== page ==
Parker County Today June 2017 - Page 10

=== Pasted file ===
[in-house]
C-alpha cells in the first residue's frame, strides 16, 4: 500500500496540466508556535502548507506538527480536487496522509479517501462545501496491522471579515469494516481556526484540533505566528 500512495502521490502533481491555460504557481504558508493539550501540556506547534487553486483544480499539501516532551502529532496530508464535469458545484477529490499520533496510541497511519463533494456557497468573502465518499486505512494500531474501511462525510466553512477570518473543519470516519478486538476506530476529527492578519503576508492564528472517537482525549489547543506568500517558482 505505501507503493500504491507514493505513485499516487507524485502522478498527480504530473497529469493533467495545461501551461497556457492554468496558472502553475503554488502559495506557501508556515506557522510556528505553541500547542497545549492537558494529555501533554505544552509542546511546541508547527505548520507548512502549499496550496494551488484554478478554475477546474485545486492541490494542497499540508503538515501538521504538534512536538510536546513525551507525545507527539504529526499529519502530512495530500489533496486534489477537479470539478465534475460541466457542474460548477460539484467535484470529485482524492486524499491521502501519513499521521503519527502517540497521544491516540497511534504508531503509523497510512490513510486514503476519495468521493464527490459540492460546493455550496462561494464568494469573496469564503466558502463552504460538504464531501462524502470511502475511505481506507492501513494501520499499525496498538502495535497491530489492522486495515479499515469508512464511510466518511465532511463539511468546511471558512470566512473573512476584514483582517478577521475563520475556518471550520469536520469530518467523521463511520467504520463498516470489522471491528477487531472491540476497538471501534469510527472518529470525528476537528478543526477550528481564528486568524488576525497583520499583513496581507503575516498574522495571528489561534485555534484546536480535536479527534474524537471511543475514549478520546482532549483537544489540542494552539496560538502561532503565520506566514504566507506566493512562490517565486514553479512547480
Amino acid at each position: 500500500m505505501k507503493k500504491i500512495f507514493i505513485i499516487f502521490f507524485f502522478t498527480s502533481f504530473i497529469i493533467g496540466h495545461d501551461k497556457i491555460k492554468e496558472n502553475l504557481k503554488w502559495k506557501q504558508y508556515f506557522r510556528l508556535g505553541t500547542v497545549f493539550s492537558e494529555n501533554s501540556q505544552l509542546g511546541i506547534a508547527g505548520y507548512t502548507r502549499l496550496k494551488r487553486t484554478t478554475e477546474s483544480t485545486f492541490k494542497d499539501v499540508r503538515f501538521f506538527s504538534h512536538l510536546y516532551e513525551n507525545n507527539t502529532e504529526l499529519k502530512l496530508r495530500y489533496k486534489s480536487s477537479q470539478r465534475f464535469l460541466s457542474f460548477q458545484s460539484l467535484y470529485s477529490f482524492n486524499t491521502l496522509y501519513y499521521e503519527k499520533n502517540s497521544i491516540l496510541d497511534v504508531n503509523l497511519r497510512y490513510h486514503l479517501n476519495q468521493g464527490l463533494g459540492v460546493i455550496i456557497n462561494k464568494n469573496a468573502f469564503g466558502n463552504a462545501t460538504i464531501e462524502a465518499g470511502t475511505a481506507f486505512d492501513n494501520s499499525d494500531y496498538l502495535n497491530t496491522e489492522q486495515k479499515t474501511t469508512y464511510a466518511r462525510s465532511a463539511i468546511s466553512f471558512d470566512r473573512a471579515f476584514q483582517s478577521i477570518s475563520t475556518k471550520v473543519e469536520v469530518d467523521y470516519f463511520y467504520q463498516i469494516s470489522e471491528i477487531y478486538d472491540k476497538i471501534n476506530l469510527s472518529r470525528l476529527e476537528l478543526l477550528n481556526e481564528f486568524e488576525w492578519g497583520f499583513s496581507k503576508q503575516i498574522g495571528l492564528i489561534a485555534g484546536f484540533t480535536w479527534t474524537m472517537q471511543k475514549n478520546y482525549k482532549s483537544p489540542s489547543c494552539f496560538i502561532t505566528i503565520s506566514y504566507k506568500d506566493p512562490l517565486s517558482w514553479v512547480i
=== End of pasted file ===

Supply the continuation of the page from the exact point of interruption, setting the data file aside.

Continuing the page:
Categorizing the Posse isn’t easy. Since its 1947 incep- tion, the Posse has been known to “wear a lot of hats.” It’s a support system for county law enforcement, help to non-profit organizations, it’s a service organization and it’s a league of goodwill ambassadors for Parker County. In an age when so many traditions are toppling, it’s remarkable that the PCSP is still going strong. While Parker County once was a cattle baron’s paradise, today it’s rapidly morphing into a developer’s paradise. Because the community is changing, the leadership of the Posse faces a difficult balancing act. How can they best steer the Posse in a way to maintain its traditionally high standards while changing with the times and grow- ing with the county? “Well, that’s something we have to stay ahead of,” O’Neal said. “My focus this year is to get ahead, to make sure we stay in front of the new people as they move in.” O’NeaI got his first real glimpse of the Sheriff’s Posse as a teen working for longtime posse member Rick Me rritt. According to O’Neal, Merritt helped him get into the Posse. O’Neal is the first member of his family to join the Posse. When he joined in ’01, he never imagined he’d become the organization’s Captain, but the longer he was active in the Posse, the more he thought about wanting to serve in that capacity. Last August, he realized his goal. With the Captain’s term lasting only a year, he faces quite a challenge, with so much to accomplish in so little time. During the time he holds the Posse’s reins, O’Neal’s focus is on taking steps to assure that the Posse continues to be highly influential and highly relevant, all the while attracting larger crowds at the Posse events like rodeos, parades and trail rides. O’Neal said it best, “So many people are moving into Parker County, people that don’t know the history of the Posse and don’t understand what it’s about. These new people aren’t familiar with the Posse. They don’t have any idea what it does or what it means to Parker County.” O’Neal views the education of Parker County’s newest residents as an essential part of his job. “If we don’t stay out in front of the new people moving into Parker County, there’s the potential of that hurting us in the long run.” In The Beginning …  8 The Parker County Sheriff’s Posse didn’t have a gran- diose beginning. It started quietly with a conversation two friends had early one cool, autumn morning in 1946 over strong coffee at a Weatherford café. Roger Williams and J.W. Crum were talking and somehow the subject turned to posses. They talked about how whenever a sheriff in a Western town needed extraordinary manpower to help tackle a tough task, he’d call on his most trustworthy local men — a posse. Regardless of whether they were facing down renegade Comanches, chasing bank robbers, finding lost children or rounding up rustlers — a good posse could get a tough job done. Williams and Crum concluded that in the face of Parker County’s changing times (it seems that in Parker County, times are always changing), what the community needed was a posse to help maintain its Western roots, Sweetheart Cloe Peacock and 2016-2017 Captain Randy O’Neal Photo by Megan Parks a group of strong, community leaders that would help those in need, and be at the sheriff’s beck and call. They also thought it was a good idea to regularly get together with other like-minded men, ride horses and enjoy some camaraderie. In short, Parker County needed a posse. By the time Crum and Williams left the café, they were determined to share their idea with other commu- nity leaders. The idea was met with enthusiasm at every turn. Early in 1947, Crum and Williams met with a handful of other community leaders — mostly ranchers and busi- ness owners. They were ready to form a posse. They met at Williams’ business office, a dozen of them, on Jan. 13, 1947, (13 were invited, all but one attended) to discuss what they had to do in order to establish the Parker County Sheriff’s Posse. They were all thrilled with the idea. Even the one man who couldn’t attend sent his approval via proxy. The Parker County Sheriff’s Posse’s original 13 members were J.W. Crum, Fletcher Dalton, Marsh Farmer, Walker Good, Aaron Hays, Dave Hudson, Forest Lindsay, Frank McEntire, Cullen Robinson, Loyd Smith, Tom B. Saunders, Roger Williams and L.T. “Red” Wood. Hays was voted in as first captain of the Parker County Sheriff’s Posse. They also decided that Parker County Sheriff John F. Young would be an honorary leader of the organization and that each of his successors would hold that honor. They met again a week later and decided that they need- ed to expand the membership to 20 so the Posse would qualify for a state charter. Continued on page 12